TANYA NOLAN: And you say that she's been offered media deals to tell her story here in Australia. Has she said whether she will accept any of them?
PETER BLACK: No, she has not, no. It's clear that this is a worldwide bestseller, and her response to the Herald's allegations might not necessarily be centred in Australia, of course.
TANYA NOLAN: So you can't tell us where she is at the moment, and whether she will make public her evidence in that location?
PETER BLACK: I'm not instructed to advise where she's located, no.
TANYA NOLAN: You said earlier this week that Ms Khouri is sure that the book will be back on the shelf as soon as the evidence is produced. If so, if she is so sure of the story's authenticity, why wouldn't she come out and defend herself sooner?
PETER BLACK: Well, I suspect that she wants to have documentation which proves her story, as opposed to simply making a statement out of her own mouth. I suppose the documentations are concrete proof of where she was at relevant times. She has told me that she has evidence to prove that she was in Jordan between 1973 and 2000, for example.
TANYA NOLAN: Okay, so that's a critical piece of evidence. Is that the only piece of evidence she has to support that particular claim?
PETER BLACK: Well, I think there's more to come.
TANYA NOLAN: Well, the longer that she stays silent it appears there would be more allegations made against her. We heard late last week the claims that the FBI had been investigating her for alleged fraud. Will it be difficult for her to clear her name now?
PETER BLACK: Well, of course. I mean, if the damage can stick, I suppose. So, yes, it will be difficult for her to clear her name, and no doubt when she is able to prove that her story is true, then she will no doubt examine her… any recourse that she may have at that time.
TANYA NOLAN: What sort of recourse are you talking about?
PETER BLACK: Well, certainly, initially we spoke about bringing some sort of proceedings to seek recompense for any damage to her reputation, however that was very early on in the piece, and really at the moment she's focussed purely and simply on getting together the information and the documentation to refute the allegations that have been made.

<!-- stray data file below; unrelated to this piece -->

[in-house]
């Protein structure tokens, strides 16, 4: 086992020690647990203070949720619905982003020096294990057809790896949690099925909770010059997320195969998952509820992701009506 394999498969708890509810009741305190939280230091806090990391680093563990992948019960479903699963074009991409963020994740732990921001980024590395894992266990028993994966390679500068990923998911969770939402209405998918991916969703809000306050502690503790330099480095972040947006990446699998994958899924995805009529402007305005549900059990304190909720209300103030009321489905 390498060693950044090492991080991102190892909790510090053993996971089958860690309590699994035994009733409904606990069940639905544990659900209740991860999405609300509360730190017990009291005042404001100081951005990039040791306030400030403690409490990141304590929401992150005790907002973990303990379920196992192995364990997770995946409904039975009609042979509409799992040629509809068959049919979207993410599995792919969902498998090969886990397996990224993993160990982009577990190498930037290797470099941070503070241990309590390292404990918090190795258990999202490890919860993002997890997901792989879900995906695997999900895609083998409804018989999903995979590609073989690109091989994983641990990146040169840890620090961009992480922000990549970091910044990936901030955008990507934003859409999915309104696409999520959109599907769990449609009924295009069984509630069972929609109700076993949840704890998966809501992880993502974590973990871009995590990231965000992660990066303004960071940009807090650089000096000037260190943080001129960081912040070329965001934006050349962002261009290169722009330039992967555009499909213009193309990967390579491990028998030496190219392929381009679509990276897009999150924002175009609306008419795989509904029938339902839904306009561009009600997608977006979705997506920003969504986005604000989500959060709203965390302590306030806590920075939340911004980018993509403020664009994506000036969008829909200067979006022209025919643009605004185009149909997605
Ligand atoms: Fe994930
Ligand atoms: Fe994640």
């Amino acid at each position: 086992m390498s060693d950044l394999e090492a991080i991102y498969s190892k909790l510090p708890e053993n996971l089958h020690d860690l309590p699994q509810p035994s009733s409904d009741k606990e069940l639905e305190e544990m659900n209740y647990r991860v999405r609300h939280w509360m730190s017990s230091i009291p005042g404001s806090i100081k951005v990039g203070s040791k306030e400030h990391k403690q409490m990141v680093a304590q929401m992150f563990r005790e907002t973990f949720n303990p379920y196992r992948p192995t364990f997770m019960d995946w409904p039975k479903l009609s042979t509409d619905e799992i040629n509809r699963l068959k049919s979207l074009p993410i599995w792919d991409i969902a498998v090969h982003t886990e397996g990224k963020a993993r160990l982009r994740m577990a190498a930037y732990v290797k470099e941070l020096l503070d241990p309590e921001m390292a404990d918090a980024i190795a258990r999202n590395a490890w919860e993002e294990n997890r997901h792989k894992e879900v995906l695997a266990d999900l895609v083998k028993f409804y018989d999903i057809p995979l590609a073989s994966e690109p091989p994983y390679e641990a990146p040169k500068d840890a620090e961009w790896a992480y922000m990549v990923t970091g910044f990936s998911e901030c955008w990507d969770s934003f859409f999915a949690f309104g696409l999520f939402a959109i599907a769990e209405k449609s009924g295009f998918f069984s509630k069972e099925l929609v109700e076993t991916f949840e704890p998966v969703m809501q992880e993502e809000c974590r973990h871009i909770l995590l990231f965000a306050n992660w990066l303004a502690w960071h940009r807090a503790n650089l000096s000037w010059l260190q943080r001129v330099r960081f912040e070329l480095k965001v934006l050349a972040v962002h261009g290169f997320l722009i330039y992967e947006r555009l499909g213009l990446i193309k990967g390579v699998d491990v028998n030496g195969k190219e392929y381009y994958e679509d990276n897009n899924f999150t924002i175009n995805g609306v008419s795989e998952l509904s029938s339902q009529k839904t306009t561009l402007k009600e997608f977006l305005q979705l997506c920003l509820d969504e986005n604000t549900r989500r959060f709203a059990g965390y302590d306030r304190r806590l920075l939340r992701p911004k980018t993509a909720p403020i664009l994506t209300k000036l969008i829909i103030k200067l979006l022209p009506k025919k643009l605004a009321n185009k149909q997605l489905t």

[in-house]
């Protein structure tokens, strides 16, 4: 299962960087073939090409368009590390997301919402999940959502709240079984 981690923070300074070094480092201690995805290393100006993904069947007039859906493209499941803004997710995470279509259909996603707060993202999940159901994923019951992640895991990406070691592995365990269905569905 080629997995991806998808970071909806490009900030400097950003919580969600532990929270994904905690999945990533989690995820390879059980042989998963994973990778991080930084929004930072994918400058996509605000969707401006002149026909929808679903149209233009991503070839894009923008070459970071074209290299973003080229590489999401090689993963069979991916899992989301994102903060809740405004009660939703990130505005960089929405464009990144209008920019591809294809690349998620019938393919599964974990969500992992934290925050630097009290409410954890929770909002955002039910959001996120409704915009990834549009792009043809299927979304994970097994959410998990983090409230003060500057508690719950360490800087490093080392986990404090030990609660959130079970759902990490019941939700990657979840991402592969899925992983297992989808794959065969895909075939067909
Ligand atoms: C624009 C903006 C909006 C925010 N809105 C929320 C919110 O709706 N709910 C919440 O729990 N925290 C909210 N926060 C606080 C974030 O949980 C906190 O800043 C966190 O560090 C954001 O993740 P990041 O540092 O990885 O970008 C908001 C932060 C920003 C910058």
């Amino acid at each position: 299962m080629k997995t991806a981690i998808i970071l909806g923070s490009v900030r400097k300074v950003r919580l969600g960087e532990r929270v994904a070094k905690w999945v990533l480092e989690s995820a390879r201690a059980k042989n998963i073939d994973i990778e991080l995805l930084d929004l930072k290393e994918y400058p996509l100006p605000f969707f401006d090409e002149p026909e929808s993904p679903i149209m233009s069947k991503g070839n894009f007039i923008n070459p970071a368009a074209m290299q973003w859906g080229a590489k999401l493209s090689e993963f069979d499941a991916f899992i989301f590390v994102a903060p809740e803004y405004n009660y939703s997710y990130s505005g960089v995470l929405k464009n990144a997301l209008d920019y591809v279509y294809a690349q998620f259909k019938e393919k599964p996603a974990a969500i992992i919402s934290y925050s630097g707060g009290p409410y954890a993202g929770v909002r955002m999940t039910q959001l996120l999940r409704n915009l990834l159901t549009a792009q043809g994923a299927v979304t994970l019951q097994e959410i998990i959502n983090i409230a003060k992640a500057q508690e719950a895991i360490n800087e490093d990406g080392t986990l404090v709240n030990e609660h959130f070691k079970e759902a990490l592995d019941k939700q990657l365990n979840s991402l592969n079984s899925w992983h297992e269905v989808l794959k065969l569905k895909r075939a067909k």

TANYA NOLAN: But there is a possibility she could sue for defamation?
PETER BLACK: Well, it's always a possibility, but let's wait and see what comes to light.
EDMOND ROY: Norma Khouri's lawyer, Peter Black, speaking there with Tanya Nolan.
On Tuesday 28/01/2003
Feature Interview: Norma Khouri
Norma Khouri is a young and courageous woman from Jordan who fled her country in fear for her life - she wasn't running away from public officials or a crime she committed - instead she was running from her own family.
Norma's Khouri's best friend was killed by her father for secretly meeting with a man - an act punishable be death in Jordan. She was just twenty six years old and a virgin.
After her friend's death, Norma could no longer fit into a family who justified what's known as honour killings - so she fled to seek a refuge in another country.
Norma Khouri has turned her amazing story into a book titled, 'Forbidden Love'.
© 2004 ABC